At 2:00 my telephone rings.
"Hello Juan, this is Sandra Bernhard," a clear, enunciated voice says in rapid staccato. "I'm supposed to call you in a couple of hours, but I overbooked myself with interviews. Can we talk now?"
My eyes roll. "That's just so typical of you," I tease her, realizing I haven't organized my questions for the comedienne and singer, a one-of-a-kind performer who has evolved into a cultish, legendary icon.
Bernhard and Poindexter perform in Come to the Cabaret
Jackie Gleason Theater, 1700 Washington Ave, Miami Beach
Saturday, January 17, at 8:00 p.m. Tickets cost $35. Call 305-673-7300.
"Well," she says from her "sort of loftish" West Side Manhattan home, in a voice dripping in her signature irony. "Wing it."
"All right," I say. "Call me back in two minutes."
I set up my tape recorder, test it out. Even change the batteries before she calls back. "Cool," I think.
As microcassette wheels begin to roll, I flash on Bernhard's Mick Jagger lips, which she exploits in her one-woman shows to snarl and skewer in her bitchy, no-holds-barred, diva-of-the-streets persona.
"I love your lips," I say. "Tell me about your mouth."
Realizing this question has nothing to do with Bernhard's upcoming performance, in which she shares top billing with showman Buster Poindexter (David Johansen), I wait for a divalike outburst or perhaps the click of the phone hanging up. At least I didn't start off asking about her star-spangled G-string from her film Without You I'm Nothing.
But Bernhard's cool. She is balanced and unfazed, no doubt from her pursuit of Kabbala, and her place as another fiercely hip fortysomething celebrity mom.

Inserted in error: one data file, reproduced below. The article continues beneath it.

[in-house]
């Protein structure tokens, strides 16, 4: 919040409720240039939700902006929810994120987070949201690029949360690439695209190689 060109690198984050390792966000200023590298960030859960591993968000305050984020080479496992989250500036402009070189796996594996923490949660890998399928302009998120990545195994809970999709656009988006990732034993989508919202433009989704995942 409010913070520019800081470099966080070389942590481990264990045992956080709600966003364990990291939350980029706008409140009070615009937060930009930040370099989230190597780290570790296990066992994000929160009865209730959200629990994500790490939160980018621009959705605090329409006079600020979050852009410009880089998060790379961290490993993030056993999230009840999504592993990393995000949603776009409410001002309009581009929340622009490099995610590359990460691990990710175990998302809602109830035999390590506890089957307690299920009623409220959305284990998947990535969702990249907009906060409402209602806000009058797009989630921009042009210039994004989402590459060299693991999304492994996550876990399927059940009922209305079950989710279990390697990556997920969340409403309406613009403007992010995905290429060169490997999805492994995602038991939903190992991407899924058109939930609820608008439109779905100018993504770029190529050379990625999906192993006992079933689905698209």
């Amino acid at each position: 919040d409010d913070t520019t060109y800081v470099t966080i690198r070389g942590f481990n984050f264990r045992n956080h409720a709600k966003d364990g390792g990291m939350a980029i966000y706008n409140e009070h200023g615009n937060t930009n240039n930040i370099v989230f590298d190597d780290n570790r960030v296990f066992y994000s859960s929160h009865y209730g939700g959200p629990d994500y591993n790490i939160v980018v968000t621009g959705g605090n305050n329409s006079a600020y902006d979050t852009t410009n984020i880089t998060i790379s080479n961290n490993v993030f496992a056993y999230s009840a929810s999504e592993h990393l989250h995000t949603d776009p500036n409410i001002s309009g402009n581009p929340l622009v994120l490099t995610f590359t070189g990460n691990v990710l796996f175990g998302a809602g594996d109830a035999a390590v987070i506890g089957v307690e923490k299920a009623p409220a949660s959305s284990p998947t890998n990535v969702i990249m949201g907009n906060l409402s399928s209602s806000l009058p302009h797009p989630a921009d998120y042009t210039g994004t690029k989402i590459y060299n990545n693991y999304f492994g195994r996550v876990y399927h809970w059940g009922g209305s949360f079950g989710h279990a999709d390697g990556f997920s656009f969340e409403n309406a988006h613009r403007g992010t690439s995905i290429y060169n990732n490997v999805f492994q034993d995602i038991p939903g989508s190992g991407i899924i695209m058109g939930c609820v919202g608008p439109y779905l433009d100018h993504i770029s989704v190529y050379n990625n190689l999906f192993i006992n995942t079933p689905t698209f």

"You pay the price for having lips like these," she says. "When I was growing up they weren't so much in demand. I freaked a lot of people out."
"Did you ever think you were black?" I say. "I mean, you're such a good soul singer."
(It was at this point the tape recorder freaked out. It only recorded static. Go figure.)
"Well yeah, I'm very influenced by soul singers," she says. "I have a lot of sympatico."
"Who did you want to be," I ask, "when you performed in the bedroom in front of the mirror?"
"I loved Burt Bacharach songs and Joni Mitchell. But mostly it was Hello Dolly with Carol Channing."
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"Is it true Channing bummed a joint from you when she met you after a performance?" I ask.
"She did come backstage, but no, she didn't," she replies. "I love her. She is really, really cool."
"There's nobody like you," I say. "How do you maintain your style in the mass-marketing hype of the entertainment world?"
"I've been doing this for a long time and have developed a certain world view and place for myself in it," she says, as her daughter Cicely scampers around in the background. "I've been able to maintain a niche and I never tried to compete with other people. I always wanted to be 'Sandra, the voice of a generation.'"